Handling the market
How transatlantic squabbles over the war threaten economic cooperation across the globe.
The increasingly bad-tempered political rows between ‘old Europe’ and America over the Iraq war have attracted widespread attention. But the impact of the growing rift on an already unbalanced world economy is less well understood.
Discussions about the economic implications of the transatlantic split tend to focus on the issue of consumer boycotts – the campaign in America to rename ‘French fries’ to ‘freedom fries’, or the attempt in Paris to boycott McDonald’s.
But the stakes are much higher than these consumer boycotts. The system of economic cooperation that has been painstakingly developed since the 1970s looks like it could be undermined. Increasingly intemperate relations between the Western powers threaten to make it more difficult to operate.
No country is deliberately out to destroy a network of institutions that has given the world economy far more resilience than it would otherwise have had. It is more the case that the countries involved are so preoccupied with their political disputes that they risk losing sight of the benefits of economic cooperation.
Although it is rarely discussed or understood outside of specialist circles, the system of international cooperation is extremely elaborate. There are numerous ways in which Western countries are prepared to sacrifice their short-term economic interests in exchange for longer terms benefits.
One of the most important areas is monetary policy. The central banks of the world’s largest economies are in constant contact with each other. If a problem emerges in one country the others are normally quick to lend support.
This was most strikingly illustrated after the terrorist attacks on 11 September 2001. Soon afterwards, the world’s main central banks all cut interest rates at the same time. This coordinated action meant in effect that a huge amount of cheap money was pumped into the world economy. One result was that the world’s stockmarkets recovered after several days of steep falls.
Coordinated monetary policy can also have other short-term and long-term benefits. For example, if one currency suffers a sudden and unexpected fall, the other central banks will normally move to prop it up. Alternatively, during the 1980s the Japanese authorities kept interest rates artificially low to help bolster a sluggish world economy. At the time, Japan was the most dynamic of the large economies and so in a position to try to promote global growth.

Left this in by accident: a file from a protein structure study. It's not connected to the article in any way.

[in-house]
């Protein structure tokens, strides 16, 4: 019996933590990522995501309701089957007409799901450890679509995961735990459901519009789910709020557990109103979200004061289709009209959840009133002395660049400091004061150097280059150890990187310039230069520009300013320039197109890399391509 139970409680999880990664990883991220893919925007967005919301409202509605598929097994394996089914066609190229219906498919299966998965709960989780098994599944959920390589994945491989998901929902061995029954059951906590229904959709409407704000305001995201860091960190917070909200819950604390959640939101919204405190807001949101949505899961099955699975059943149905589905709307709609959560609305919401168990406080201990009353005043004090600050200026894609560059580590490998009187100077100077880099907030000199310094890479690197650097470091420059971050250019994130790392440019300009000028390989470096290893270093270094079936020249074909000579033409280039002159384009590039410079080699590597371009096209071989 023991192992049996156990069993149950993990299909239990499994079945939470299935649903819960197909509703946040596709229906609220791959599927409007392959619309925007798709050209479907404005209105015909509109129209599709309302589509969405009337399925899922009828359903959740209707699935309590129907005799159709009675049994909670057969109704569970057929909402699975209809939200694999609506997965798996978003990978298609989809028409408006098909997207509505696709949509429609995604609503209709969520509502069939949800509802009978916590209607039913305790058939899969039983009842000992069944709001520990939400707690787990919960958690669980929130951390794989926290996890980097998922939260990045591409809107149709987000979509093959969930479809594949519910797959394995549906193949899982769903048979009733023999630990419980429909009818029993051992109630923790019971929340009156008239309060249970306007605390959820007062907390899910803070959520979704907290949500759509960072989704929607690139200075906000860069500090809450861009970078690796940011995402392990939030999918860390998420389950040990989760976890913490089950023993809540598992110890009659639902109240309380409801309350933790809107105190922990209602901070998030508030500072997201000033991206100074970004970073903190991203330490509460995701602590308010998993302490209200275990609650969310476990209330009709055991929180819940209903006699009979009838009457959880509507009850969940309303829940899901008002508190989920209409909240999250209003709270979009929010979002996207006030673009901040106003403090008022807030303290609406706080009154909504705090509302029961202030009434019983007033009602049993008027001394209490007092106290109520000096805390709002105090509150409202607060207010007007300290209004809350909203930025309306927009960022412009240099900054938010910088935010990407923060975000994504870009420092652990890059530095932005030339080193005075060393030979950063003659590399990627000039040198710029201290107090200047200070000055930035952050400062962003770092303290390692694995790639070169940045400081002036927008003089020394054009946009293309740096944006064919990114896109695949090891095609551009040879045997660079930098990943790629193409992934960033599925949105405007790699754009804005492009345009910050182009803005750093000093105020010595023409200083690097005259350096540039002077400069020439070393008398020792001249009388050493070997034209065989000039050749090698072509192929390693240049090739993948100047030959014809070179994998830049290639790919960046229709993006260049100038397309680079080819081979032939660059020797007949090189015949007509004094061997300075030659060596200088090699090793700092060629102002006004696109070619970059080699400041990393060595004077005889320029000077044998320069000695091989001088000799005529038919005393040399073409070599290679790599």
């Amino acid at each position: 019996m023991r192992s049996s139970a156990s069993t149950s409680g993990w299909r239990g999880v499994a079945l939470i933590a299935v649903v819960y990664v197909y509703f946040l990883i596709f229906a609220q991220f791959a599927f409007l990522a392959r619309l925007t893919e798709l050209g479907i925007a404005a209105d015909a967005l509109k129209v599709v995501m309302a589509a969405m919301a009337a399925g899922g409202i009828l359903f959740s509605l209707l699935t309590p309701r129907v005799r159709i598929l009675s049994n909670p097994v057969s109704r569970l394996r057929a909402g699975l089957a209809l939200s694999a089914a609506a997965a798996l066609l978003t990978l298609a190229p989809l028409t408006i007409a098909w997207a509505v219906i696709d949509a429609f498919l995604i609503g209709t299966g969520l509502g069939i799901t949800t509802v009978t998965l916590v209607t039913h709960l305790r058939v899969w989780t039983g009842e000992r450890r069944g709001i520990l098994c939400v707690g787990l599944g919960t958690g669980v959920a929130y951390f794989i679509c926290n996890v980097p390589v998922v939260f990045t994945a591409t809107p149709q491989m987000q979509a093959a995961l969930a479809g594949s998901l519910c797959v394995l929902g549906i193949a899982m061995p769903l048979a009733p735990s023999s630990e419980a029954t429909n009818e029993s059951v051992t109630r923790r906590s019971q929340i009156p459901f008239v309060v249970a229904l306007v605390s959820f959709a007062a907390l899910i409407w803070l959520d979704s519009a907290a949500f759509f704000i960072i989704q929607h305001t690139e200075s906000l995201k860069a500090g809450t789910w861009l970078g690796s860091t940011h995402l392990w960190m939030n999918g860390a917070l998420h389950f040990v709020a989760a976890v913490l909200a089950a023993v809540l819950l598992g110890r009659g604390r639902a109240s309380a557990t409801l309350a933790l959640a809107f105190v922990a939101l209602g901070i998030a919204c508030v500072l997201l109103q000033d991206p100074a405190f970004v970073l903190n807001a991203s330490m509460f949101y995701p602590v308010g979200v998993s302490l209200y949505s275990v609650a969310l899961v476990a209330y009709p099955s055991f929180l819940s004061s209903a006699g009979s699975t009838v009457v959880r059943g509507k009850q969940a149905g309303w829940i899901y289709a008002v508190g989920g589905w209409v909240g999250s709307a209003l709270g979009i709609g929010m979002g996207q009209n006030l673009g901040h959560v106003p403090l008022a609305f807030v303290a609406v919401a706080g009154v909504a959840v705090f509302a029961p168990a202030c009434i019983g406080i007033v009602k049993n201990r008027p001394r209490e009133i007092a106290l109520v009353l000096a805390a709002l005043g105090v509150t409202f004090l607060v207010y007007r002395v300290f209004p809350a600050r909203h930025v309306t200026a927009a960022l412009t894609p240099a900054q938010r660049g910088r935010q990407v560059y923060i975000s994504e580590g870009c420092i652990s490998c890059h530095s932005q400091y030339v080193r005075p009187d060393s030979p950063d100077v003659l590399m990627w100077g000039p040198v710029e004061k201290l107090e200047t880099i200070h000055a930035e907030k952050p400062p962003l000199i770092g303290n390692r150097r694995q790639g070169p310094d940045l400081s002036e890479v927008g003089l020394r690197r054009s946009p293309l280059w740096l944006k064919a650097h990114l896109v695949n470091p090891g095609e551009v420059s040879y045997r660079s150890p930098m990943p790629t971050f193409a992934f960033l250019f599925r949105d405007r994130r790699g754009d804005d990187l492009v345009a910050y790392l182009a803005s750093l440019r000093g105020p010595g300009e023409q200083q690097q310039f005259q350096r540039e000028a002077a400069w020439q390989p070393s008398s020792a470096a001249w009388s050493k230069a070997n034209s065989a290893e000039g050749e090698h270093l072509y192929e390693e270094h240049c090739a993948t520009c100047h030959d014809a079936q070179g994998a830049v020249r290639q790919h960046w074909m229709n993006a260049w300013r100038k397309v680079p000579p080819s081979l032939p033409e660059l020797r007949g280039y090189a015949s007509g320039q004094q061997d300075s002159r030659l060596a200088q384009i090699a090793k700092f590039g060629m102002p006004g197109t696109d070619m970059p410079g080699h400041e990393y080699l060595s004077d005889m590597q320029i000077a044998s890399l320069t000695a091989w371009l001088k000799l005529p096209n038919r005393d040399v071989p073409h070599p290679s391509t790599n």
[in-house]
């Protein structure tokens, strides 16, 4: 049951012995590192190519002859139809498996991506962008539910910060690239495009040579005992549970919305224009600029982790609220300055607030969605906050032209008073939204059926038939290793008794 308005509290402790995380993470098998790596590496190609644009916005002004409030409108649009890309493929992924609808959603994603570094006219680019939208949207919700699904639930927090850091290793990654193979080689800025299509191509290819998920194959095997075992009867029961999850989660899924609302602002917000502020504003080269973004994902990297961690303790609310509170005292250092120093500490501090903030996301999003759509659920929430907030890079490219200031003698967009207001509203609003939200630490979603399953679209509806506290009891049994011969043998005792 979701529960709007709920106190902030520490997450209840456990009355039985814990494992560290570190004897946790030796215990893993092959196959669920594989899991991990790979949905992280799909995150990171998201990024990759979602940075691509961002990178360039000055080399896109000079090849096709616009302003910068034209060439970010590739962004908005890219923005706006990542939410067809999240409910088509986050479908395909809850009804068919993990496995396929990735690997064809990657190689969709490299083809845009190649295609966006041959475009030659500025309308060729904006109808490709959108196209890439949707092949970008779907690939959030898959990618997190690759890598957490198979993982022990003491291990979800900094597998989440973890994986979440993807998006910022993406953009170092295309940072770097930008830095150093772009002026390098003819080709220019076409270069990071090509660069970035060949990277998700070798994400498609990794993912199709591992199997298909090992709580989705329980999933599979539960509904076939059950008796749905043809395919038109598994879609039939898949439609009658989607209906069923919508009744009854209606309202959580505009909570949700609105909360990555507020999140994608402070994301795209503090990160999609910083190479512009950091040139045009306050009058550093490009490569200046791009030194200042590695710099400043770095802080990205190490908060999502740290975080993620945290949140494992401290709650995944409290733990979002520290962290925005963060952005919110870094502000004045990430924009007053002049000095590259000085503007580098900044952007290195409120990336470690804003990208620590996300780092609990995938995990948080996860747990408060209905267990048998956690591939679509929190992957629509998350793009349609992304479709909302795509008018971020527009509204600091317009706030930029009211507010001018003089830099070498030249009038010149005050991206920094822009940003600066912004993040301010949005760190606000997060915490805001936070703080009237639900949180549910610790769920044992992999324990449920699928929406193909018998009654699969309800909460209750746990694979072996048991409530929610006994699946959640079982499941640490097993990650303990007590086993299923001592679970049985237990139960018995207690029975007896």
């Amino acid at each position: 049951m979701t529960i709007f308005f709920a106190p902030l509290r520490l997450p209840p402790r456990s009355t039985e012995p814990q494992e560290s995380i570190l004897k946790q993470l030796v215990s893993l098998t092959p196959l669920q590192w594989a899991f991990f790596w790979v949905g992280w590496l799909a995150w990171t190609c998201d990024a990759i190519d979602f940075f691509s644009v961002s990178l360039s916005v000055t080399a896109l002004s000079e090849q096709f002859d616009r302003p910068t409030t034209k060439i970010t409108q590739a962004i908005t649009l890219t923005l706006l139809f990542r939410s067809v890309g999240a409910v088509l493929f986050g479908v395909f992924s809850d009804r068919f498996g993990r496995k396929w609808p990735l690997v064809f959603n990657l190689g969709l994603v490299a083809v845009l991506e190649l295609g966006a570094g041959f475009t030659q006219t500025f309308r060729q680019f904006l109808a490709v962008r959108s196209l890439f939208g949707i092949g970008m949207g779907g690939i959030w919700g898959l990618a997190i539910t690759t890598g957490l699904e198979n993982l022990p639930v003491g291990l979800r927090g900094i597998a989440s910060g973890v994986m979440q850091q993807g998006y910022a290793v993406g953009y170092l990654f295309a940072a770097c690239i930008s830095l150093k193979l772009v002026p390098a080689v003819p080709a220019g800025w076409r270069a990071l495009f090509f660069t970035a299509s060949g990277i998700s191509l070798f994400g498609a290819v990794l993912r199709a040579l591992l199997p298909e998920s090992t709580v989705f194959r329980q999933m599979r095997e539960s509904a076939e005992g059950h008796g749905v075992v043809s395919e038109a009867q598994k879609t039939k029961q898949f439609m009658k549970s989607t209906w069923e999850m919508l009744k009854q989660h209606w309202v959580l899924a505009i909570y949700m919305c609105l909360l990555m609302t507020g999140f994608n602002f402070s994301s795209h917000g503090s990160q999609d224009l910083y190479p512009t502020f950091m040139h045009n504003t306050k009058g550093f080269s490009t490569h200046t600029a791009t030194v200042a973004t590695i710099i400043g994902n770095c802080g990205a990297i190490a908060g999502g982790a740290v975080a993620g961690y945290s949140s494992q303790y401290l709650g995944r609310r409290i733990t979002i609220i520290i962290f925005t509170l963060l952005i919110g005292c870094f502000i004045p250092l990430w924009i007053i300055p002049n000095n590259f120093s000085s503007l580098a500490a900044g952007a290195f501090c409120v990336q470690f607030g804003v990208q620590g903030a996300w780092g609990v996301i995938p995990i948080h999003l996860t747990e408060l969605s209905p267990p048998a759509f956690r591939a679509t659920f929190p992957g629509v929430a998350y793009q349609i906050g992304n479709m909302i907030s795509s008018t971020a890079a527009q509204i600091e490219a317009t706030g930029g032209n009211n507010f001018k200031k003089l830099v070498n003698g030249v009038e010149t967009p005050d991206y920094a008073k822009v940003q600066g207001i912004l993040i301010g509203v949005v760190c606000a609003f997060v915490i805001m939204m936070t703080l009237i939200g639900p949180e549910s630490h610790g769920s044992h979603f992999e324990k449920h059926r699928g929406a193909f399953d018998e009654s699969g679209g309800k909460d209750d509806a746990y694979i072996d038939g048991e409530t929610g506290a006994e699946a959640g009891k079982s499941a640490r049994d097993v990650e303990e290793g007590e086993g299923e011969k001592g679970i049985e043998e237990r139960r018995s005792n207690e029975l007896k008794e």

There is also an understanding between the world’s main economies to keep trade barriers in check. Although there is not ‘free trade’ in the way it is often understood – keeping protectionism to a minimum – the big powers have managed to avoid the bitter trade wars that characterised the 1930s.
Such collaborative mechanisms are the result of painstaking work by several generations of the world’s top economic policymakers. They have not arisen naturally from the operation of the market.
Many of the key institutions, such as the International Monetary Fund (IMF), were founded at the end of the Second World War. But it was really in the 1970s, with the onset of the first serious post-war economic crisis, that cooperation took off. The regular G7 summits of the world’s top leaders, one of the most visible forms of collaboration, started at that time.
Yet it is far easier to undermine this system of collaboration than it was to create it. The resentment that has recently come to the fore with the Iraq war is already making it harder to operate. For example, it was striking that on the weekend of 12 April, just days after US forces marched into Baghdad, that the European Central Bank (ECB) – that operates monetary policy for the 12 euro-zone countries – publicly rejected calls from America and the IMF to cut interest rates. The gist of the ECB response was that it knew what it was doing so America should stop trying to boss it around (1).